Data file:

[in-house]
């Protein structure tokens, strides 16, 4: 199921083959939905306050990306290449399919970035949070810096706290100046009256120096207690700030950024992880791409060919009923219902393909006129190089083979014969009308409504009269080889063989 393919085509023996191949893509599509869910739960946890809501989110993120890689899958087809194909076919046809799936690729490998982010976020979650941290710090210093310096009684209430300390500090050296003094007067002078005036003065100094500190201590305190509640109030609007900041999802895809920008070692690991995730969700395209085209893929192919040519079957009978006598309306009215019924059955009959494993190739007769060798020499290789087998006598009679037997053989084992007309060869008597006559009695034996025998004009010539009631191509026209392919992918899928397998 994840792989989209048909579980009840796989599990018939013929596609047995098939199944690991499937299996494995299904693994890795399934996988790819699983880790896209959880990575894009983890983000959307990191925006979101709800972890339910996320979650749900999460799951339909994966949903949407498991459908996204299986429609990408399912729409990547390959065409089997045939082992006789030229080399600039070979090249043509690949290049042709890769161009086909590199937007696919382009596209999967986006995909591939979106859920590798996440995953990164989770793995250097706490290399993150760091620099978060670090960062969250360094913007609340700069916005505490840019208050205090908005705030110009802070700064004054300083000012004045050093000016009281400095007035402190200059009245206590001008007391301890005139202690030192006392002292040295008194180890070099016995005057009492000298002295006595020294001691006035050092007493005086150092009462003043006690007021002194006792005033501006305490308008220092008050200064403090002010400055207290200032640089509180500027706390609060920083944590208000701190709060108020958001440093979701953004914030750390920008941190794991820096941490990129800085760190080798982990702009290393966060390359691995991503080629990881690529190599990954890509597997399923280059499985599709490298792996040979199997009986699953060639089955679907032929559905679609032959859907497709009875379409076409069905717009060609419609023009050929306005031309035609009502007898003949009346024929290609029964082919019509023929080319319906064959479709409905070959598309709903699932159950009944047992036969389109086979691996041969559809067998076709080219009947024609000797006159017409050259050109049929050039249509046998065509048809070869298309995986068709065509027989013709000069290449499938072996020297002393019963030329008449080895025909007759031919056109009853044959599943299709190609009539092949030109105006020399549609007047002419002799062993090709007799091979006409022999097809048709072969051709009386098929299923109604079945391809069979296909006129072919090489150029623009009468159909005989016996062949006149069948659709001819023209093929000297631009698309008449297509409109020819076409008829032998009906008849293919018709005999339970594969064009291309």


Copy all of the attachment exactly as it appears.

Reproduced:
[in-house]
């Protein structure tokens, strides 16, 4: 199921083959939905306050990306290449399919970035949070810096706290100046009256120096207690700030950024992880791409060919009923219902393909006129190089083979014969009308409504009269080889063989 393919085509023996191949893509599509869910739960946890809501989110993120890689899958087809194909076919046809799936690729490998982010976020979650941290710090210093310096009684209430300390500090050296003094007067002078005036003065100094500190201590305190509640109030609007900041999802895809920008070692690991995730969700395209085209893929192919040519079957009978006598309306009215019924059955009959494993190739007769060798020499290789087998006598009679037997053989084992007309060869008597006559009695034996025998004009010539009631191509026209392919992918899928397998 994840792989989209048909579980009840796989599990018939013929596609047995098939199944690991499937299996494995299904693994890795399934996988790819699983880790896209959880990575894009983890983000959307990191925006979101709800972890339910996320979650749900999460799951339909994966949903949407498991459908996204299986429609990408399912729409990547390959065409089997045939082992006789030229080399600039070979090249043509690949290049042709890769161009086909590199937007696919382009596209999967986006995909591939979106859920590798996440995953990164989770793995250097706490290399993150760091620099978060670090960062969250360094913007609340700069916005505490840019208050205090908005705030110009802070700064004054300083000012004045050093000016009281400095007035402190200059009245206590001008007391301890005139202690030192006392002292040295008194180890070099016995005057009492000298002295006595020294001691006035050092007493005086150092009462003043006690007021002194006792005033501006305490308008220092008050200064403090002010400055207290200032640089509180500027706390609060920083944590208000701190709060108020958001440093979701953004914030750390920008941190794991820096941490990129800085760190080798982990702009290393966060390359691995991503080629990881690529190599990954890509597997399923280059499985599709490298792996040979199997009986699953060639089955679907032929559905679609032959859907497709009875379409076409069905717009060609419609023009050929306005031309035609009502007898003949009346024929290609029964082919019509023929080319319906064959479709409905070959598309709903699932159950009944047992036969389109086979691996041969559809067998076709080219009947024609000797006159017409050259050109049929050039249509046998065509048809070869298309995986068709065509027989013709000069290449499938072996020297002393019963030329008449080895025909007759031919056109009853044959599943299709190609009539092949030109105006020399549609007047002419002799062993090709007799091979006409022999097809048709072969051709009386098929299923109604079945391809069979296909006129072919090489150029623009009468159909005989016996062949006149069948659709001819023209093929000297631009698309008449297509409109020819076409008829032998009906008849293919018709005999339970594969064009291309």